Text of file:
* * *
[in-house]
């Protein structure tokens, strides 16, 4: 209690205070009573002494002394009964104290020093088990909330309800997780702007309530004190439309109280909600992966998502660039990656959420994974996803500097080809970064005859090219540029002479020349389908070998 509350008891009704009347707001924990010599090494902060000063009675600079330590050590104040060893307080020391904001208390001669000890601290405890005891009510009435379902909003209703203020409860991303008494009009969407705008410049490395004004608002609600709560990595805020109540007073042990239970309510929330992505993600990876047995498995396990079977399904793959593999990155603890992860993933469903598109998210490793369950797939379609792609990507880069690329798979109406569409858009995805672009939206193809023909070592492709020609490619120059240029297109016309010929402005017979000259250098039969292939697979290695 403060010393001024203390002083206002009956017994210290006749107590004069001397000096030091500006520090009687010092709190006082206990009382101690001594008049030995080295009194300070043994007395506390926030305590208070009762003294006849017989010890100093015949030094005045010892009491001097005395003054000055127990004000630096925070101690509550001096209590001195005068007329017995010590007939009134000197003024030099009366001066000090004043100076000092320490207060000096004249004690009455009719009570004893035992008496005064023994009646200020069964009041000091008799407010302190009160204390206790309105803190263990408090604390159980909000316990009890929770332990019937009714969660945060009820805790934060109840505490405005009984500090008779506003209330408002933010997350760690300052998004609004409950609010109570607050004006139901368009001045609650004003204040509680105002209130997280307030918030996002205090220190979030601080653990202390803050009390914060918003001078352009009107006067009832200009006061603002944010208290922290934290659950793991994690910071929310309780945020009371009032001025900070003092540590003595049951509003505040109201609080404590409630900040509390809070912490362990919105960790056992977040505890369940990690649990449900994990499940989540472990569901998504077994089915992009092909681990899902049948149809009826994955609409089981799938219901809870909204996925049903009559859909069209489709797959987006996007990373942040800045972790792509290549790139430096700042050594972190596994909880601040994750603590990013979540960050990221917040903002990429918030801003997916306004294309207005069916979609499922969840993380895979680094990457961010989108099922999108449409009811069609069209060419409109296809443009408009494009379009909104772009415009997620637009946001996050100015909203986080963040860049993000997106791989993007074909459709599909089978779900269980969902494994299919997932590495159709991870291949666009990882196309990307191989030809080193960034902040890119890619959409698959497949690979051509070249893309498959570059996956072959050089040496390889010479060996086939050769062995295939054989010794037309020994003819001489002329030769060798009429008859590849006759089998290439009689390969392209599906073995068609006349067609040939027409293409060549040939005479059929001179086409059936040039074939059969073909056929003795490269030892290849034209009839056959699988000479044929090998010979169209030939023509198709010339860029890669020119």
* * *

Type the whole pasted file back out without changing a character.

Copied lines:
[in-house]
């Protein structure tokens, strides 16, 4: 209690205070009573002494002394009964104290020093088990909330309800997780702007309530004190439309109280909600992966998502660039990656959420994974996803500097080809970064005859090219540029002479020349389908070998 509350008891009704009347707001924990010599090494902060000063009675600079330590050590104040060893307080020391904001208390001669000890601290405890005891009510009435379902909003209703203020409860991303008494009009969407705008410049490395004004608002609600709560990595805020109540007073042990239970309510929330992505993600990876047995498995396990079977399904793959593999990155603890992860993933469903598109998210490793369950797939379609792609990507880069690329798979109406569409858009995805672009939206193809023909070592492709020609490619120059240029297109016309010929402005017979000259250098039969292939697979290695 403060010393001024203390002083206002009956017994210290006749107590004069001397000096030091500006520090009687010092709190006082206990009382101690001594008049030995080295009194300070043994007395506390926030305590208070009762003294006849017989010890100093015949030094005045010892009491001097005395003054000055127990004000630096925070101690509550001096209590001195005068007329017995010590007939009134000197003024030099009366001066000090004043100076000092320490207060000096004249004690009455009719009570004893035992008496005064023994009646200020069964009041000091008799407010302190009160204390206790309105803190263990408090604390159980909000316990009890929770332990019937009714969660945060009820805790934060109840505490405005009984500090008779506003209330408002933010997350760690300052998004609004409950609010109570607050004006139901368009001045609650004003204040509680105002209130997280307030918030996002205090220190979030601080653990202390803050009390914060918003001078352009009107006067009832200009006061603002944010208290922290934290659950793991994690910071929310309780945020009371009032001025900070003092540590003595049951509003505040109201609080404590409630900040509390809070912490362990919105960790056992977040505890369940990690649990449900994990499940989540472990569901998504077994089915992009092909681990899902049948149809009826994955609409089981799938219901809870909204996925049903009559859909069209489709797959987006996007990373942040800045972790792509290549790139430096700042050594972190596994909880601040994750603590990013979540960050990221917040903002990429918030801003997916306004294309207005069916979609499922969840993380895979680094990457961010989108099922999108449409009811069609069209060419409109296809443009408009494009379009909104772009415009997620637009946001996050100015909203986080963040860049993000997106791989993007074909459709599909089978779900269980969902494994299919997932590495159709991870291949666009990882196309990307191989030809080193960034902040890119890619959409698959497949690979051509070249893309498959570059996956072959050089040496390889010479060996086939050769062995295939054989010794037309020994003819001489002329030769060798009429008859590849006759089998290439009689390969392209599906073995068609006349067609040939027409293409060549040939005479059929001179086409059936040039074939059969073909056929003795490269030892290849034209009839056959699988000479044929090998010979169209030939023509198709010339860029890669020119």